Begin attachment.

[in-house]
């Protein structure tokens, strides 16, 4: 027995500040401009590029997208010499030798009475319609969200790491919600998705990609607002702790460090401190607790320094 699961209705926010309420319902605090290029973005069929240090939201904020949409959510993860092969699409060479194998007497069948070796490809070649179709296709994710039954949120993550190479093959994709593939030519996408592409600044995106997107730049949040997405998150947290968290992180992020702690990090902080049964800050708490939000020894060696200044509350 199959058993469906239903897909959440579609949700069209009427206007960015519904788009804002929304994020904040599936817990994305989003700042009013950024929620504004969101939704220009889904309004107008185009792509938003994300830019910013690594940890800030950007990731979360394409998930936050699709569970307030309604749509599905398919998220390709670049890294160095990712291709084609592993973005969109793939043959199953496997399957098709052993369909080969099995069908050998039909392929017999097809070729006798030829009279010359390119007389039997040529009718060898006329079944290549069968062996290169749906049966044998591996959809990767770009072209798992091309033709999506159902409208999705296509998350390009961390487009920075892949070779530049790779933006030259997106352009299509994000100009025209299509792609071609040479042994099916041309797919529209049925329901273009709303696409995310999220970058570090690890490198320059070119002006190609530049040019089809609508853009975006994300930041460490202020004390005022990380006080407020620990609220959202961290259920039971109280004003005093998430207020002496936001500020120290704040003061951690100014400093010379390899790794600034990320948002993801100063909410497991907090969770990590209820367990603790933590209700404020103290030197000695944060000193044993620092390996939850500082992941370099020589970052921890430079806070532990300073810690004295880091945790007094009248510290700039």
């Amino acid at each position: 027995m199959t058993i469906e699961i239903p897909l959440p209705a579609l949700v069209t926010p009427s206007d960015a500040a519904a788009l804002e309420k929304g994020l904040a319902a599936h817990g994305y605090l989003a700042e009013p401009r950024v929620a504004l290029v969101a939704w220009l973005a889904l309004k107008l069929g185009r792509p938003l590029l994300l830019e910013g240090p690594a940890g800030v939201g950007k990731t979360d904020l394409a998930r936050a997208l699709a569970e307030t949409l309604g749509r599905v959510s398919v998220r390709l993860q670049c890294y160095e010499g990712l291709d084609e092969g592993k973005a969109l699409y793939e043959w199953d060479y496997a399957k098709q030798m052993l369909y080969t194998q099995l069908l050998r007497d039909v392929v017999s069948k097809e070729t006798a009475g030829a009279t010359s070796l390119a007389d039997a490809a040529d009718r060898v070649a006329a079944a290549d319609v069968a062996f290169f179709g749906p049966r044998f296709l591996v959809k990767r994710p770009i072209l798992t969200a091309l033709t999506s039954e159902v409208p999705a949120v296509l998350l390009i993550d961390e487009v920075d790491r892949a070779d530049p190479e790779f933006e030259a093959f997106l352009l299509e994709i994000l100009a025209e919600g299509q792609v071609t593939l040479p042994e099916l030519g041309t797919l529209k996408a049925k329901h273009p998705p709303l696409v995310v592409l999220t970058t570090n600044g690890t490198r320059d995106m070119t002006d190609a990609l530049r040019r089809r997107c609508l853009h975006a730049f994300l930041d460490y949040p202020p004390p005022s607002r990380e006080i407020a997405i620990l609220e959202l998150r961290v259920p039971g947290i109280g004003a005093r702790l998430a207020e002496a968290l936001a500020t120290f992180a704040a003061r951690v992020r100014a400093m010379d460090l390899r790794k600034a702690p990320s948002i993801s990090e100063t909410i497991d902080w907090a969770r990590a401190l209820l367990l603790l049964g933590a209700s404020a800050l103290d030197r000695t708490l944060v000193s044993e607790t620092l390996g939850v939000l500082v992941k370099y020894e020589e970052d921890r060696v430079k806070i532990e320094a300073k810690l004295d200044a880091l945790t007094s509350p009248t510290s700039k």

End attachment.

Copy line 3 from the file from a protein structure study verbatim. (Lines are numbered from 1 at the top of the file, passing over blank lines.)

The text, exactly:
């Amino acid at each position: 027995m199959t058993i469906e699961i239903p897909l959440p209705a579609l949700v069209t926010p009427s206007d960015a500040a519904a788009l804002e309420k929304g994020l904040a319902a599936h817990g994305y605090l989003a700042e009013p401009r950024v929620a504004l290029v969101a939704w220009l973005a889904l309004k107008l069929g185009r792509p938003l590029l994300l830019e910013g240090p690594a940890g800030v939201g950007k990731t979360d904020l394409a998930r936050a997208l699709a569970e307030t949409l309604g749509r599905v959510s398919v998220r390709l993860q670049c890294y160095e010499g990712l291709d084609e092969g592993k973005a969109l699409y793939e043959w199953d060479y496997a399957k098709q030798m052993l369909y080969t194998q099995l069908l050998r007497d039909v392929v017999s069948k097809e070729t006798a009475g030829a009279t010359s070796l390119a007389d039997a490809a040529d009718r060898v070649a006329a079944a290549d319609v069968a062996f290169f179709g749906p049966r044998f296709l591996v959809k990767r994710p770009i072209l798992t969200a091309l033709t999506s039954e159902v409208p999705a949120v296509l998350l390009i993550d961390e487009v920075d790491r892949a070779d530049p190479e790779f933006e030259a093959f997106l352009l299509e994709i994000l100009a025209e919600g299509q792609v071609t593939l040479p042994e099916l030519g041309t797919l529209k996408a049925k329901h273009p998705p709303l696409v995310v592409l999220t970058t570090n600044g690890t490198r320059d995106m070119t002006d190609a990609l530049r040019r089809r997107c609508l853009h975006a730049f994300l930041d460490y949040p202020p004390p005022s607002r990380e006080i407020a997405i620990l609220e959202l998150r961290v259920p039971g947290i109280g004003a005093r702790l998430a207020e002496a968290l936001a500020t120290f992180a704040a003061r951690v992020r100014a400093m010379d460090l390899r790794k600034a702690p990320s948002i993801s990090e100063t909410i497991d902080w907090a969770r990590a401190l209820l367990l603790l049964g933590a209700s404020a800050l103290d030197r000695t708490l944060v000193s044993e607790t620092l390996g939850v939000l500082v992941k370099y020894e020589e970052d921890r060696v430079k806070i532990e320094a300073k810690l004295d200044a880091l945790t007094s509350p009248t510290s700039k």